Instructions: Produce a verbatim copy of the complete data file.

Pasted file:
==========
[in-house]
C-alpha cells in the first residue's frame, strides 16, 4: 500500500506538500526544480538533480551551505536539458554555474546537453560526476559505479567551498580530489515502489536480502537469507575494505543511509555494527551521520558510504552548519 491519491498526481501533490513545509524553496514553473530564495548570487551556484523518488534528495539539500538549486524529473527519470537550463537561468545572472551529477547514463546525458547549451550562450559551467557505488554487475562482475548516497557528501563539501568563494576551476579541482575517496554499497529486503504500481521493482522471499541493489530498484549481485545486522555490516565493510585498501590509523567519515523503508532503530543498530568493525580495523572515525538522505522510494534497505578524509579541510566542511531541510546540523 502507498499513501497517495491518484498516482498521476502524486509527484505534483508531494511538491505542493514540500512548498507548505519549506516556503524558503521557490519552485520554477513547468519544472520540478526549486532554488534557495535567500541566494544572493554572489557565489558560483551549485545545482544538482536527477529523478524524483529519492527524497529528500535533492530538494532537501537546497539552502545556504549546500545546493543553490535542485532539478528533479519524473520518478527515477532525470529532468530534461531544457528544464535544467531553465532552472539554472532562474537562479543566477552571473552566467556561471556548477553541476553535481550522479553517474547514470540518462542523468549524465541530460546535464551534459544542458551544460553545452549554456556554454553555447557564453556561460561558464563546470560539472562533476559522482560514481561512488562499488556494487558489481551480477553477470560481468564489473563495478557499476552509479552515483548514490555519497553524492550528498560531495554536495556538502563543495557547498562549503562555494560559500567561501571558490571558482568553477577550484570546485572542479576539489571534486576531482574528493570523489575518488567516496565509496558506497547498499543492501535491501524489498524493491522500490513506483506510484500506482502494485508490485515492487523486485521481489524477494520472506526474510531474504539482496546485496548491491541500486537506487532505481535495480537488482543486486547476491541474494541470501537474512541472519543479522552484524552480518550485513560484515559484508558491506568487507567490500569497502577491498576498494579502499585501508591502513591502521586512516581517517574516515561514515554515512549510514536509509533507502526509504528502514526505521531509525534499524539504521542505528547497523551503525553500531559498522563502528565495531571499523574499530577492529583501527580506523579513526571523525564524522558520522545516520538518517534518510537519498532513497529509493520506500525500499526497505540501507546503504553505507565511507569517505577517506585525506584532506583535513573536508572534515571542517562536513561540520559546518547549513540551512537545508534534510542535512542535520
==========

[in-house]
C-alpha cells in the first residue's frame, strides 16, 4: 500500500506538500526544480538533480551551505536539458554555474546537453560526476559505479567551498580530489515502489536480502537469507575494505543511509555494527551521520558510504552548519 491519491498526481501533490513545509524553496514553473530564495548570487551556484523518488534528495539539500538549486524529473527519470537550463537561468545572472551529477547514463546525458547549451550562450559551467557505488554487475562482475548516497557528501563539501568563494576551476579541482575517496554499497529486503504500481521493482522471499541493489530498484549481485545486522555490516565493510585498501590509523567519515523503508532503530543498530568493525580495523572515525538522505522510494534497505578524509579541510566542511531541510546540523 502507498499513501497517495491518484498516482498521476502524486509527484505534483508531494511538491505542493514540500512548498507548505519549506516556503524558503521557490519552485520554477513547468519544472520540478526549486532554488534557495535567500541566494544572493554572489557565489558560483551549485545545482544538482536527477529523478524524483529519492527524497529528500535533492530538494532537501537546497539552502545556504549546500545546493543553490535542485532539478528533479519524473520518478527515477532525470529532468530534461531544457528544464535544467531553465532552472539554472532562474537562479543566477552571473552566467556561471556548477553541476553535481550522479553517474547514470540518462542523468549524465541530460546535464551534459544542458551544460553545452549554456556554454553555447557564453556561460561558464563546470560539472562533476559522482560514481561512488562499488556494487558489481551480477553477470560481468564489473563495478557499476552509479552515483548514490555519497553524492550528498560531495554536495556538502563543495557547498562549503562555494560559500567561501571558490571558482568553477577550484570546485572542479576539489571534486576531482574528493570523489575518488567516496565509496558506497547498499543492501535491501524489498524493491522500490513506483506510484500506482502494485508490485515492487523486485521481489524477494520472506526474510531474504539482496546485496548491491541500486537506487532505481535495480537488482543486486547476491541474494541470501537474512541472519543479522552484524552480518550485513560484515559484508558491506568487507567490500569497502577491498576498494579502499585501508591502513591502521586512516581517517574516515561514515554515512549510514536509509533507502526509504528502514526505521531509525534499524539504521542505528547497523551503525553500531559498522563502528565495531571499523574499530577492529583501527580506523579513526571523525564524522558520522545516520538518517534518510537519498532513497529509493520506500525500499526497505540501507546503504553505507565511507569517505577517506585525506584532506583535513573536508572534515571542517562536513561540520559546518547549513540551512537545508534534510542535512542535520